Biotinylation of yeast histones and its characteristics

Muammar Arief, Wang Chien Chia

Research output: Contribution to journalArticlepeer-review


Biotinylation is a posttranslational modification that has an important role in the covalent binding of biotin to lysine residues of protein aided by biotin protein ligase (Bpl1p). Biotin is important for fatty acid metabolism and cell growth. Biotin is used as a cofactor for carboxylase such as pyruvate carboxylase and acetyl-CoA carboxylase. The biotinylated lysine residue is almost invariably located in a consensus sequence, AMKM, within carboxylases. As a result, biotinylation can occur across widely divergent organisms. Additionally, the histones H2A, H2B and H4 of Candida albicans lack a consensus sequence, but can be biotinylated by native C. albicans Bpl1p in vivo which is biotinylated in non-site-specific proteins. In this research, we used in vivo and in vitro experiments and analysis by SDS-PAGE and Western blotting. The results show that the biotinylation of H2B is temperature and biotin concentration dependent. Moreover, the Bpl1p of C. albicans failed to biotinylate other yeast histone proteins (Saccharomyces cerevisiae) in vivo and in vitro. Future studies are underway to analyze the specificity and mechanism of biotinylation by C. albicans Bpl1p.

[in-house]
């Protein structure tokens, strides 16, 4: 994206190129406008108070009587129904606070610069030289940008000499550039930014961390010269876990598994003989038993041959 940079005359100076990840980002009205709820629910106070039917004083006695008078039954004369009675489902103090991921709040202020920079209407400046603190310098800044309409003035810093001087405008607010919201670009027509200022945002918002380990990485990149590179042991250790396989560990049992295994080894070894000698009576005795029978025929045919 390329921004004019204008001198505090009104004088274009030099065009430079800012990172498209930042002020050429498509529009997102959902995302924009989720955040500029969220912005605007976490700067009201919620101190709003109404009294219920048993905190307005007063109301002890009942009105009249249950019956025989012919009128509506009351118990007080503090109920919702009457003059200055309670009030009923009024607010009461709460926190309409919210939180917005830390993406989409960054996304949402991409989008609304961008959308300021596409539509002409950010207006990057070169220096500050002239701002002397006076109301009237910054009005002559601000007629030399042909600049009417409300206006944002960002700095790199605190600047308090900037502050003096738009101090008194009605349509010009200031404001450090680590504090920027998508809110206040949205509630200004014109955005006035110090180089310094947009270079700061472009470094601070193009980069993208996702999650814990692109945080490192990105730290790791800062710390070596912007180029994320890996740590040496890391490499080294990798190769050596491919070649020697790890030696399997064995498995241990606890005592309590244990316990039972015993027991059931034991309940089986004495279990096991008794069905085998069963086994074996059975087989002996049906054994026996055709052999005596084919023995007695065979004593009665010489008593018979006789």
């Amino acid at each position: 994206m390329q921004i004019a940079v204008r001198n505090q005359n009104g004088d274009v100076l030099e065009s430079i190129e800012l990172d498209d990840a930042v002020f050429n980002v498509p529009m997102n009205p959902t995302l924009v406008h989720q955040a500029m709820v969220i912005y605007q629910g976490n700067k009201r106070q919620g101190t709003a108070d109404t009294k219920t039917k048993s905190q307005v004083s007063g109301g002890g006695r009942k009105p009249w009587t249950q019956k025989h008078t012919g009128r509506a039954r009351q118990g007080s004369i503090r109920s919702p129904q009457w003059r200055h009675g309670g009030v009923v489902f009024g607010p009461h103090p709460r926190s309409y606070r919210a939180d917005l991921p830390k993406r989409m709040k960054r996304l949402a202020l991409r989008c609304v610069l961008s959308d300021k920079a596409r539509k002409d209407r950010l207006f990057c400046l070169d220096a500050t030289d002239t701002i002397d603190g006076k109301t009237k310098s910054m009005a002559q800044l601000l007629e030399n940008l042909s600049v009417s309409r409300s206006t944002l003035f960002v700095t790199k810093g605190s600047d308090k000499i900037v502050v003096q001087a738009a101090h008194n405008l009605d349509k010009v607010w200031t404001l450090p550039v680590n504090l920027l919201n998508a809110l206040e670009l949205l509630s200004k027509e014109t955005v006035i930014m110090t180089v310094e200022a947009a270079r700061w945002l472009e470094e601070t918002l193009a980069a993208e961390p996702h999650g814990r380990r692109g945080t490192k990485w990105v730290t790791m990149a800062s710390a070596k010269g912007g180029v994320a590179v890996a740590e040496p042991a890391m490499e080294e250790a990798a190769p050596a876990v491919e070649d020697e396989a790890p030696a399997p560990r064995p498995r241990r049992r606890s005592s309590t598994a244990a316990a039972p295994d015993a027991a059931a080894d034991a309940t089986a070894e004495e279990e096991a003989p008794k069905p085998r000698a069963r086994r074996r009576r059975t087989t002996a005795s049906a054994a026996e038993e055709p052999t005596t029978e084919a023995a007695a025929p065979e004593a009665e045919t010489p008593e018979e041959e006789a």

Original languageEnglish
Pages (from-to)162-169
Number of pages8
JournalResearch Journal of Biotechnology
Issue number6
StatePublished - Jun 2021


  • AMKM
  • Arc1p
  • Biotinylation
  • Bpl1p
  • Candida albicans
  • H2B
  • In vitro
  • In vivo
  • Saccharomyces cerevisiae


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